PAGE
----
Planning: The Shore Hotel in Santa Monica. File Photo

The Shore Hotel could soon be expanded to include additional amenities like a 14-room micro-hotel, an ancillary 80-seat restaurant with a bar and patio that will be operated as a restaurant with entertainment, among others, if officials were to receive approval from city leaders during this week’s Planning Commission meeting.

Jon Farzam, Vice President of the Shore Hotel, said this week the proposal is pretty straightforward.

“We want to open our current food and beverage services to everyone instead of just hotel guests, offer massage services to guests in-room or in a portable tent (we’re not building a spa), and we are asking for a variance to convert our existing space on 2nd Street – that has been vacant and underutilized since we opened in 2011 – to 14 affordable micro-hotel rooms and a small café that would also be open to the public. This would all happen within the hotel’s existing footprint; our existing buildings would in no way be expanded,” Farzam said. “The primary reason we are proposing the CUP amendment is because we want to better serve the community. We’ve paid attention to the needs expressed by Santa Monica residents during recent public hearings for other local hotel proposals and the most common complaint was that hotels serve tourists and not Santa Monicans. That really reinforced to us that we should make our services more accessible to our neighbors. We want locals to enjoy our food and beverage services instead of what we currently do, which is only serve hotel guests.”

In addition to opening the Shore Hotel’s doors to Santa Monica residents, hotel leaders believe the proposal before the Planning Commission this week would also create jobs that would prioritize Santa Monica residents and help fill a void in city sales tax revenue.

“At a macro level, the project will serve an equally important purpose of providing equitable and affordable lodging to the region’s most underserved population. We want to welcome everyone to our hotel…” Farzam said.

But, according to a staff report, because the design and functionality of the proposed micro-hotel is contingent on the successful granting of modifications to the Hotel’s existing operational Conditional Use Permit, and a variance application that would allow the physical expansion of the Hotel, staff recommends Commissioners adopt a Statement of Official Action Denying the proposed Variance.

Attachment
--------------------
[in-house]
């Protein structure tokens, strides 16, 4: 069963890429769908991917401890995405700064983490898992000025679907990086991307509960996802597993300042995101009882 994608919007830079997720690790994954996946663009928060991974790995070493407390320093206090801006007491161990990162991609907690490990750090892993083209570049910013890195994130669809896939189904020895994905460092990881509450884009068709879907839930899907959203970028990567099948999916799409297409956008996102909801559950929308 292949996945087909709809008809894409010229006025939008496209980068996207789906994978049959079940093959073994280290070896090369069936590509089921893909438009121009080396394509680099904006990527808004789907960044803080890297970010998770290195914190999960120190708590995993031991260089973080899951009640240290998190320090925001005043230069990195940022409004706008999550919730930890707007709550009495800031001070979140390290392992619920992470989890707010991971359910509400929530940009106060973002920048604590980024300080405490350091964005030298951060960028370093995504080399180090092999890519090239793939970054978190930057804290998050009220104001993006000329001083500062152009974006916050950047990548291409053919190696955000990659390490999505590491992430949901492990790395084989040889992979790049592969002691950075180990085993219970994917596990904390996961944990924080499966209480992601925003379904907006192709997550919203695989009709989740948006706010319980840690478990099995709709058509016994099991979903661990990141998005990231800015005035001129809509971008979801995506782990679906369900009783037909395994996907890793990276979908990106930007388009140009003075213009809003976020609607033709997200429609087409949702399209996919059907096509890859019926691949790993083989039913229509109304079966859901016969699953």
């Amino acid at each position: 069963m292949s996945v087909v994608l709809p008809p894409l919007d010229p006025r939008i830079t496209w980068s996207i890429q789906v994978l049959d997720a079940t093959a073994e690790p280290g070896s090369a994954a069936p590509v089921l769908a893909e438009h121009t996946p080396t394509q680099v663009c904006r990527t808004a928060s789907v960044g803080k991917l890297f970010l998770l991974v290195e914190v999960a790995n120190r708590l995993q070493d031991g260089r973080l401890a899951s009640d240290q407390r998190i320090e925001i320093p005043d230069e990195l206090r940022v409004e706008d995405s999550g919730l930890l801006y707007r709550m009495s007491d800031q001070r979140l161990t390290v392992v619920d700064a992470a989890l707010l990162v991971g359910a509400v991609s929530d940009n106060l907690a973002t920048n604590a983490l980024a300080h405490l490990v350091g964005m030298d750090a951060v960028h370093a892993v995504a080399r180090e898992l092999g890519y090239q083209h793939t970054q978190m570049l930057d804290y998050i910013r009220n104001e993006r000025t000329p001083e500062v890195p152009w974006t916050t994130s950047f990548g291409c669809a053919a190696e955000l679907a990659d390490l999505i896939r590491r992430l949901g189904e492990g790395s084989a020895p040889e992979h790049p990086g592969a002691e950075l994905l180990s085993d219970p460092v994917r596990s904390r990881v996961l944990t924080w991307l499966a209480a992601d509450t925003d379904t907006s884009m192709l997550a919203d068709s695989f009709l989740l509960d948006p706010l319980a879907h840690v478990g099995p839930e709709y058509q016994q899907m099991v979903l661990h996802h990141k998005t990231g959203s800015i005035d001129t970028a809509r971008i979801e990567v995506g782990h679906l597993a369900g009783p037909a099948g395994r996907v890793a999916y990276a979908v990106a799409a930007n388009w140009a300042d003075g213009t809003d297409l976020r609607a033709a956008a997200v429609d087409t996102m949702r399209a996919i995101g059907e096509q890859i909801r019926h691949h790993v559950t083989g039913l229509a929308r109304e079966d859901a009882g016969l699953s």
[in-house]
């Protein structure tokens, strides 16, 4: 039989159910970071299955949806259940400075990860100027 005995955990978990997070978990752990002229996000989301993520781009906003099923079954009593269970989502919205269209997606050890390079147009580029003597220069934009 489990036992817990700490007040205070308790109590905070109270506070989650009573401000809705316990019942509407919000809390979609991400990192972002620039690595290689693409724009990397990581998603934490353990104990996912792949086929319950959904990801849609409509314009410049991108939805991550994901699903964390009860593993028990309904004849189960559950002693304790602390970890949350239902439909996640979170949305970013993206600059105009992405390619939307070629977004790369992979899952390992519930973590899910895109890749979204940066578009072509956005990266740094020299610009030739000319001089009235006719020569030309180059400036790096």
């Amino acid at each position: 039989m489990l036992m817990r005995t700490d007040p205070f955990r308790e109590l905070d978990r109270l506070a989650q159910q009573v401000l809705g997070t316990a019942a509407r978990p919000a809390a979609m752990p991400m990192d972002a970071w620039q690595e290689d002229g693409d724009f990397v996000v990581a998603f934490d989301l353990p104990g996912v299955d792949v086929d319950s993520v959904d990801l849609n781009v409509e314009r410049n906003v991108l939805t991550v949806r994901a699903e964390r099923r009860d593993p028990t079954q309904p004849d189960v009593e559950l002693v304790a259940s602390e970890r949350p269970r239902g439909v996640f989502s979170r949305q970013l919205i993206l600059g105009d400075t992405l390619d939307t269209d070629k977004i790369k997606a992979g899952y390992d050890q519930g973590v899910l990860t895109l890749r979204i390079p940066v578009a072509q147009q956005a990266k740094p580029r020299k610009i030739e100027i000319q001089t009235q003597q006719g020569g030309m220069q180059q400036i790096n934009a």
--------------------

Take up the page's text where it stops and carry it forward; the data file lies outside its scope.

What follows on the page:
Although staff is generally supportive of the additional hotel amenities described, the report states, approval of the proposed Variance requires that the Planning Commission make all ten of the required Variance findings pursuant to SMMC Section 9.42.020. The way it’s currently presented though prevents staff from supporting the Variance request that would allow the physical expansion of the Hotel with the introduction of a new micro-hotel component.

As a result, it’s been recommended that their inclusion on the listing of Hotel amenities be continued until the hotel’s existing Conditional Use Permit can return for consideration to be modified since staff believes that the review and consideration of Hotel operation and amenities is better accomplished holistically.

Jonah Breslau, a former bellhop at the Shore Hotel who now works at the Los Angeles Alliance for a New Economy, said in an interview Tuesday that he feels the project should be wholeheartedly rejected by local leaders.

“The coast is for everybody and we need to protect that access and the ability of people to visit the coast because it’s not something that developers can privatize or take away access to,” Breslau said, detailing how he’s been inspired to fight for coastal access and environmental justice because he’s seen firsthand how hard it can be to speak out about the issue as an employee in the area.

“This is why it’s a little bit disheartening to see that, after so many years of providing affordable access, they’re now asking for permission to become an extremely high-end, luxury hotel, which goes against the purpose of the Coastal Commission’s actions and their original conditions of approval years ago. So, I think it’s important to send a message of: ‘We need to keep finding ways to provide affordable rooms.’ And we don’t necessarily need to add more amenities to the hotel to do that because that will only increase the price.”

Breslau said he hasn’t had any contact with Commissioners so he isn’t sure what Wednesday’s meeting will entail but he believes it’s important for the Commission to reaffirm the Shore Hotel as a limited amenity hotel.

Farzam said he is confident the Planning Commission will agree the variance is needed to build the rooms in the available space since it’s not feasible to build the 14 micro-hotel rooms anywhere else on the property.

“I appreciate that city staff are generally supportive of what we are proposing and understand their point of view related to the variance,” Farzam said, later adding, “There is a lot of misinformation circulating and I want to emphasize that the hotel’s affordability will not be impacted by amending the amenities. 72 of our rooms – almost half – will be offered at an affordable rate in perpetuity per our agreement with the Coastal Commission.”